The patient in this case study developed severe pancytopenia after 3 weeks of taking a typical immunosuppressive dose of azathioprine. Therefore, it was likely that he possessed one or two TPMT alleles associated with a low-activity phenotype. The "gold standard" for diagnosis of a low-activity phenotype is to measure TPMT enzymatic activity in red blood cells (RBCs). Activity in RBCs correlates well with activity in other tissues. However, results are often spurious when patients have had a blood transfusion within 30-60 days of measurement. The patient's activity was low, at 3.5 EU (<6.7 EU is low, 6.7-23.6 is intermediate, and >23.6 EU is normal), despite a recent blood transfusion.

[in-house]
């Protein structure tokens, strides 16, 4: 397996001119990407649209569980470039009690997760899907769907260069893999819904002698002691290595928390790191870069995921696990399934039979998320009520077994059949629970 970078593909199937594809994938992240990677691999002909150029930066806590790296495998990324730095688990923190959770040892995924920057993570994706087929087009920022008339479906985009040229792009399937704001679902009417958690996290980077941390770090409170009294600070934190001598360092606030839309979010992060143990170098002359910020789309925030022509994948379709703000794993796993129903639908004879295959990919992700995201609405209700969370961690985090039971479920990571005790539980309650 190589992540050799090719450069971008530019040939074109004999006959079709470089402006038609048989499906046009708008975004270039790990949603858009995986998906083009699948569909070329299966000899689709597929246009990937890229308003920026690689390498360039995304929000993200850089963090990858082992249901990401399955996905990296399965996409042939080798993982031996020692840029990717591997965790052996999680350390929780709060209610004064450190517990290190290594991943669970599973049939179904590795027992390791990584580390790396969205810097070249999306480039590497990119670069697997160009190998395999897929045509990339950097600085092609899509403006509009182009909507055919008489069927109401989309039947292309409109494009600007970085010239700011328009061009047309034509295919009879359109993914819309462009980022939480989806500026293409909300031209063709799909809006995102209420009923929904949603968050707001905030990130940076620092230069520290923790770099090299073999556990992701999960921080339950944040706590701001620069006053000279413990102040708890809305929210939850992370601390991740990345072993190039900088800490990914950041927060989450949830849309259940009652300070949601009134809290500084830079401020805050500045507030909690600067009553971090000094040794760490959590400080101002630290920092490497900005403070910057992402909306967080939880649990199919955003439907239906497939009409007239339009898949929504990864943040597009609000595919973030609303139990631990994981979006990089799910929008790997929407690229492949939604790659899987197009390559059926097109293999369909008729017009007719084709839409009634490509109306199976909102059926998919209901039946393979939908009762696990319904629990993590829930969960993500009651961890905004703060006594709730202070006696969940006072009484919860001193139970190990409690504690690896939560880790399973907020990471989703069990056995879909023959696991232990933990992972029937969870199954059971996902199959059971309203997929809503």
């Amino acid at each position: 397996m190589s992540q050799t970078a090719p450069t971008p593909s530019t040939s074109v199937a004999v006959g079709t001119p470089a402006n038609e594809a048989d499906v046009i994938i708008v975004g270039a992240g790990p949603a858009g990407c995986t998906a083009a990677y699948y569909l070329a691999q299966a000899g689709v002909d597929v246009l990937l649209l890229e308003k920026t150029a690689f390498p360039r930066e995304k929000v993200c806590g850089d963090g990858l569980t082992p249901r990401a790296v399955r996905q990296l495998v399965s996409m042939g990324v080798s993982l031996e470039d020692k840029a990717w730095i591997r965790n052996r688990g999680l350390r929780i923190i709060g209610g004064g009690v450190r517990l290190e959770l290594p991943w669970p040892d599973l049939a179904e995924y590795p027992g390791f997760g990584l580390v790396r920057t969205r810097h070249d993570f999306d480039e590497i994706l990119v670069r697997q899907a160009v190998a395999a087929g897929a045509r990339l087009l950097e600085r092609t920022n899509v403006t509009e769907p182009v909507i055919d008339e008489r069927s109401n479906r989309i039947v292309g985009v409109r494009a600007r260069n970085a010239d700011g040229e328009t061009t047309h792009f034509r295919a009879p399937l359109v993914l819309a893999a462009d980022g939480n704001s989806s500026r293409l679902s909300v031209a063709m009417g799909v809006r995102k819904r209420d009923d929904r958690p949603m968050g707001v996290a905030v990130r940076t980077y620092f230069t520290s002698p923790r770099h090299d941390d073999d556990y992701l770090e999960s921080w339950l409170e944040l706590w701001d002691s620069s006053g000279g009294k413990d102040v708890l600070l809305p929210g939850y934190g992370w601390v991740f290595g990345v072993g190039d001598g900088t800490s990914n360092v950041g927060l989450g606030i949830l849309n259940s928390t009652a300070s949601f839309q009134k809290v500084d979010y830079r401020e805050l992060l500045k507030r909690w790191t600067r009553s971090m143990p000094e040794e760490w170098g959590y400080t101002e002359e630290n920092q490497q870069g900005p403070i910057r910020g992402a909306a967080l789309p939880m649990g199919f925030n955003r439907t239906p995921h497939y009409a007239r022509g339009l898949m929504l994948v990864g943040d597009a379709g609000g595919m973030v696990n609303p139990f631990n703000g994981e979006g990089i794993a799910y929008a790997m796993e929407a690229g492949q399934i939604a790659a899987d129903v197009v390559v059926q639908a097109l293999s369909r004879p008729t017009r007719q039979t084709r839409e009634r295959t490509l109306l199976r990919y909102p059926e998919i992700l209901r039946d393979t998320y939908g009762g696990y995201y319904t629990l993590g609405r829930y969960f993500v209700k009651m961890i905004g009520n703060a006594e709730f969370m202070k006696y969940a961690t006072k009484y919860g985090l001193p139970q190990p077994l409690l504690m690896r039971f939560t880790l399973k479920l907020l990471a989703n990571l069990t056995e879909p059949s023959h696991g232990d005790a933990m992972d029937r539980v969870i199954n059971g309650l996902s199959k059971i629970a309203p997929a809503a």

Azathioprine metabolites are thought to be responsible for bone marrow suppression. Studies have shown that higher levels of one metabolite, 6-TGN, are associated with development of leukopenia.2,6 The patient's 6-TGN was 1673pmol/8 x 108RBC (normal 230400 and higher risk of leukopenia if >400). However, the utility of measuring 6-TGN is controversial since cytopenias can occur without elevated 6-TGN concentrations.
Because the patient had recently been transfused, genotyping for common TPMT SNPs was also performed. He was homozygous for TPMT* 3A, the most common low-activity polymorphic allele among Caucasians. Thus, the patient's enzymatic activity, metabolite levels, and TPMT genotype confirm that he is 1 of 300 in the population that has low TPMT activity, which was responsible for prolonged and life-threatening myelosuppresion.
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